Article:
iPad app targets jury selection

By Jack Zemlicka
The Daily Record Newswire
Jury selection can be an intense task.
But a new technology seeks to modernize the traditional pen to pad format of notetaking with a computerized database of juror information that can be updated throughout a trial.
The new iJuror application for the Apple iPad allows attorneys to electronically track individual juror trends and patterns through icons, as well as a “drag and drop” on-screen option to choose alternates or dismiss jurors during voir dire.
Trial consultant and attorney Bruce A. Olson said the concept is an attractive alternative to charting jury selection on paper.
“Traditionally, you have a bunch of sticky notes and when a juror is struck, you add another one,” he said. “The problem is you go back to the office the next day and they’ve all fallen off so you have to reconstruct everything.”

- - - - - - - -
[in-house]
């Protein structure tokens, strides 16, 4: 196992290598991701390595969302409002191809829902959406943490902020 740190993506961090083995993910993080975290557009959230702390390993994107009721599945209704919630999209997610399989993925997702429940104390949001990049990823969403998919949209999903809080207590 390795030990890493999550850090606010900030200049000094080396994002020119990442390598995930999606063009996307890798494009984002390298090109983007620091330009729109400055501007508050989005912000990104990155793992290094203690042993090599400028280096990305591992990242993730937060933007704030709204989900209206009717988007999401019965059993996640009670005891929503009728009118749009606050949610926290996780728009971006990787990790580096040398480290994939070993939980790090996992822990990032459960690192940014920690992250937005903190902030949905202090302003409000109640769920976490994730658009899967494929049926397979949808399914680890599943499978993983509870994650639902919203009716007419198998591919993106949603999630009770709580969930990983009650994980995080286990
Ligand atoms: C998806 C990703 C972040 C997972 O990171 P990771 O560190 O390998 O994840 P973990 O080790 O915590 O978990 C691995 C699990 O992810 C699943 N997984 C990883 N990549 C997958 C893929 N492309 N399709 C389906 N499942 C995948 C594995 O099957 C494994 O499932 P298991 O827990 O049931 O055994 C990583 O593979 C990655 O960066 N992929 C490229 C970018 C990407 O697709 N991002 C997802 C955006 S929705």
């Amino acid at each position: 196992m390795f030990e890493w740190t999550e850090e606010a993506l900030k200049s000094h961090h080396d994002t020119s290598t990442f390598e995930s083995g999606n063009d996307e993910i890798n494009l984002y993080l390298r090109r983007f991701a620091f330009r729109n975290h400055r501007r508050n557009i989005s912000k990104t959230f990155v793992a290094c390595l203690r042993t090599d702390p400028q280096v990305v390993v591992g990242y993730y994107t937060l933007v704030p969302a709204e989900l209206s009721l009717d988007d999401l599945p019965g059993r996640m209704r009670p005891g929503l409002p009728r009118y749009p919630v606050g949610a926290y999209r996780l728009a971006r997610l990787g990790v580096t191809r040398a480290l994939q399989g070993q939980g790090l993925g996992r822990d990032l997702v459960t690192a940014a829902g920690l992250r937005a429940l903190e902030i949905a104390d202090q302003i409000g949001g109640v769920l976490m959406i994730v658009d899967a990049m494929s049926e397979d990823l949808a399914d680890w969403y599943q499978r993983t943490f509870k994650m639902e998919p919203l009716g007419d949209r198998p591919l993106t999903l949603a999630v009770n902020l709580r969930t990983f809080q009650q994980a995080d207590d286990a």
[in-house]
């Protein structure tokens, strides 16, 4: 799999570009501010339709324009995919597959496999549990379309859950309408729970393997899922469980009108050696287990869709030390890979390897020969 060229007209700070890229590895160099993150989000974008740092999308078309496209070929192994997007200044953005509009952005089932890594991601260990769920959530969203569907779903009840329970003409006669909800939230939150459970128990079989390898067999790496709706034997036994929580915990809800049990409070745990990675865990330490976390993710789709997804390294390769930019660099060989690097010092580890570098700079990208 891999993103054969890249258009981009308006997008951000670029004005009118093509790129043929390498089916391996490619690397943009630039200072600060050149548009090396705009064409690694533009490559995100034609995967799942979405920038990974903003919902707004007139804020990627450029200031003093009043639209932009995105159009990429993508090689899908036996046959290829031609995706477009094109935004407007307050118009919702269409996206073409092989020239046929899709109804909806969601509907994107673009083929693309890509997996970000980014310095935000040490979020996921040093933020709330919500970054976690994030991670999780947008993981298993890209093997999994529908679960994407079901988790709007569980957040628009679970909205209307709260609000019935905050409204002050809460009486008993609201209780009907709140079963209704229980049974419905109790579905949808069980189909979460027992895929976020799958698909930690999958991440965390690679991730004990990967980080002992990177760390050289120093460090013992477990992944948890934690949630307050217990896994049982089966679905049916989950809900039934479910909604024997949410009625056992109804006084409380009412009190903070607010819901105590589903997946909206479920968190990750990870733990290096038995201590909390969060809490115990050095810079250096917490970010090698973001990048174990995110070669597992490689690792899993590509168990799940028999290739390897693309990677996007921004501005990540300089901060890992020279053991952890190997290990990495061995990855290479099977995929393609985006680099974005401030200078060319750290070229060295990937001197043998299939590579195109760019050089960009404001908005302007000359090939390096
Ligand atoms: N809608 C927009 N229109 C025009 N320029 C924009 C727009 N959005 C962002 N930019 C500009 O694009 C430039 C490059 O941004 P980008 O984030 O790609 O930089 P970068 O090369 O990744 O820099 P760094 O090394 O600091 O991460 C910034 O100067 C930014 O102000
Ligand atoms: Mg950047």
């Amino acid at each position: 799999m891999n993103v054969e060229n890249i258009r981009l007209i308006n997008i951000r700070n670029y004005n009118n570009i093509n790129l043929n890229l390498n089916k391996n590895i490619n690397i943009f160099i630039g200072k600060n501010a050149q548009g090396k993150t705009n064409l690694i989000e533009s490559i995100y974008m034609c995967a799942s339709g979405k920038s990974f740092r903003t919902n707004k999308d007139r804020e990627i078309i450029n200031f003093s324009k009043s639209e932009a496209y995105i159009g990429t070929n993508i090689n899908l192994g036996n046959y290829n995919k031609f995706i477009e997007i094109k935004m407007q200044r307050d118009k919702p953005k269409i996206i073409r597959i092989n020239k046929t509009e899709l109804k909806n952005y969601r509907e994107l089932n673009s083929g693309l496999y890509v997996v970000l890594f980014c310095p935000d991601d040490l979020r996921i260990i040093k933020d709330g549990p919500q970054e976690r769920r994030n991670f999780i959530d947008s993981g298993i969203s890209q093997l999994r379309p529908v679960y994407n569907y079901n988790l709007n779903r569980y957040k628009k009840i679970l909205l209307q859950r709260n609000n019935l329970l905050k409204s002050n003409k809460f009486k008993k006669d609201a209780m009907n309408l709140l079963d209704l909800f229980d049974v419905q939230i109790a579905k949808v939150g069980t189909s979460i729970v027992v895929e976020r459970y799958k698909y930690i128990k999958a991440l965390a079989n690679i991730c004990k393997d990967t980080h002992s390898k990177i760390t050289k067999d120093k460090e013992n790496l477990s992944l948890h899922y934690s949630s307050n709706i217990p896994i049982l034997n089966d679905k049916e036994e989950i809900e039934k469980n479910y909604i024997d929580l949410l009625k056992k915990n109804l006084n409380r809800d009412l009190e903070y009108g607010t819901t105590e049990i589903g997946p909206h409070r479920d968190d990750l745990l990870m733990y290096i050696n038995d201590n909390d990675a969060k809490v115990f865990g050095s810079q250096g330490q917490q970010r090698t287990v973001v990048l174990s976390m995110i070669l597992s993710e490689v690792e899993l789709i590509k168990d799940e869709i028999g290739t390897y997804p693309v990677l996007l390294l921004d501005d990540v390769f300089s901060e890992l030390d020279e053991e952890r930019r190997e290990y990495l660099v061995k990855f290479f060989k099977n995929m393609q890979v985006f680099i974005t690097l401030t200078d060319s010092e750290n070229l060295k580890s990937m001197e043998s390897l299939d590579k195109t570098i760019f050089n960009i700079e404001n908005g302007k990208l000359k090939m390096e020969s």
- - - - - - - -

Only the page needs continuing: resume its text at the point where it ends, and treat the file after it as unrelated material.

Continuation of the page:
Olson, who runs ONLAW Trial Technologies LLC in Appleton, developed a different method of electronically tracking jury selection through the use of Microsoft Excel spreadsheets.
At this point, he hasn’t encountered many attorneys who utilize electronic jury selection tools, but endorsed them as a substitute for traditional notetaking.
“I think it’s a much-improved way to go and knowing how easy the iPad is to use, it’s a great app for those attorneys starting to use the technology in court,” Olson said.
But there are those who are skeptical of the iPad application’s efficiency.
Milwaukee attorney Paul J. Scoptur said he has played with the new technology, but suspected that it might be more of a distraction than a useful tool in court.
“I think it might actually divert attention away from observation of jurors,” he said. “You can jot down notes while looking at jurors, but this app seems to demand a lot more of your attention.”
The Aiken & Scoptur attorney also consults on jury selection and suggested that the new application might be beneficial as a secondary source of information.
Fellow jury consultant David E. Frank of Milwaukee agreed that having an assistant with the capability to monitor jurors on an iPad would be ideal.
“Voir dire is tough enough already,” he said. “It’s fast and furious and you need to listen, so as lead counsel, if you are playing with a gadget, you might miss some stuff.”
Still, Frank said that if he owned an iPad, he would be inclined to try iJuror, which can be downloaded for about $10.